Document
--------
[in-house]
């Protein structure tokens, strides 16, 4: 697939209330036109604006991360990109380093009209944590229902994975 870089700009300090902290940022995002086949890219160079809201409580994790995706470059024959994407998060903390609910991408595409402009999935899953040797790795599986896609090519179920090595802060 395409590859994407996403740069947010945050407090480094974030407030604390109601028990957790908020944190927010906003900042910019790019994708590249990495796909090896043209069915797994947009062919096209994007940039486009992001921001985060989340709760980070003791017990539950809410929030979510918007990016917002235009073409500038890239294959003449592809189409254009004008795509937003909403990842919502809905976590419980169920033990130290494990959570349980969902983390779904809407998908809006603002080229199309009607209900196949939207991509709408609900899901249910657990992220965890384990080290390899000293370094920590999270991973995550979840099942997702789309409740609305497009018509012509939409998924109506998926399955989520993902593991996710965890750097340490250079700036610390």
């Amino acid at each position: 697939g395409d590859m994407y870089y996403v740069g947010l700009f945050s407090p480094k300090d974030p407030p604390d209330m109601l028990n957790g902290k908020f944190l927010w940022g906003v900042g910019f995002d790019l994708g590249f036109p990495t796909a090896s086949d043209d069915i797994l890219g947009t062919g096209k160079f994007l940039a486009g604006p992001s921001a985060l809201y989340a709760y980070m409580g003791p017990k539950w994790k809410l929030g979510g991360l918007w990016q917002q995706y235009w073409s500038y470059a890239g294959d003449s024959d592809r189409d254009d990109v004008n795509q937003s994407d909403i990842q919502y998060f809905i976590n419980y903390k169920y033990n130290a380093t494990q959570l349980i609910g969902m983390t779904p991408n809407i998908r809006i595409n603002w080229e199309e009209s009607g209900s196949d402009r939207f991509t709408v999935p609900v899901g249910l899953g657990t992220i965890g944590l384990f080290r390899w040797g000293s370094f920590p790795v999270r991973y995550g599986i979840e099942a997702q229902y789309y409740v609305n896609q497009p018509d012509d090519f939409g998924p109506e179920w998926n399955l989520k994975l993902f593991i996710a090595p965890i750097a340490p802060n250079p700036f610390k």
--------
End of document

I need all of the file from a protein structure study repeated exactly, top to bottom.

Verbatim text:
[in-house]
């Protein structure tokens, strides 16, 4: 697939209330036109604006991360990109380093009209944590229902994975 870089700009300090902290940022995002086949890219160079809201409580994790995706470059024959994407998060903390609910991408595409402009999935899953040797790795599986896609090519179920090595802060 395409590859994407996403740069947010945050407090480094974030407030604390109601028990957790908020944190927010906003900042910019790019994708590249990495796909090896043209069915797994947009062919096209994007940039486009992001921001985060989340709760980070003791017990539950809410929030979510918007990016917002235009073409500038890239294959003449592809189409254009004008795509937003909403990842919502809905976590419980169920033990130290494990959570349980969902983390779904809407998908809006603002080229199309009607209900196949939207991509709408609900899901249910657990992220965890384990080290390899000293370094920590999270991973995550979840099942997702789309409740609305497009018509012509939409998924109506998926399955989520993902593991996710965890750097340490250079700036610390």
């Amino acid at each position: 697939g395409d590859m994407y870089y996403v740069g947010l700009f945050s407090p480094k300090d974030p407030p604390d209330m109601l028990n957790g902290k908020f944190l927010w940022g906003v900042g910019f995002d790019l994708g590249f036109p990495t796909a090896s086949d043209d069915i797994l890219g947009t062919g096209k160079f994007l940039a486009g604006p992001s921001a985060l809201y989340a709760y980070m409580g003791p017990k539950w994790k809410l929030g979510g991360l918007w990016q917002q995706y235009w073409s500038y470059a890239g294959d003449s024959d592809r189409d254009d990109v004008n795509q937003s994407d909403i990842q919502y998060f809905i976590n419980y903390k169920y033990n130290a380093t494990q959570l349980i609910g969902m983390t779904p991408n809407i998908r809006i595409n603002w080229e199309e009209s009607g209900s196949d402009r939207f991509t709408v999935p609900v899901g249910l899953g657990t992220i965890g944590l384990f080290r390899w040797g000293s370094f920590p790795v999270r991973y995550g599986i979840e099942a997702q229902y789309y409740v609305n896609q497009p018509d012509d090519f939409g998924p109506e179920w998926n399955l989520k994975l993902f593991i996710a090595p965890i750097a340490p802060n250079p700036f610390k």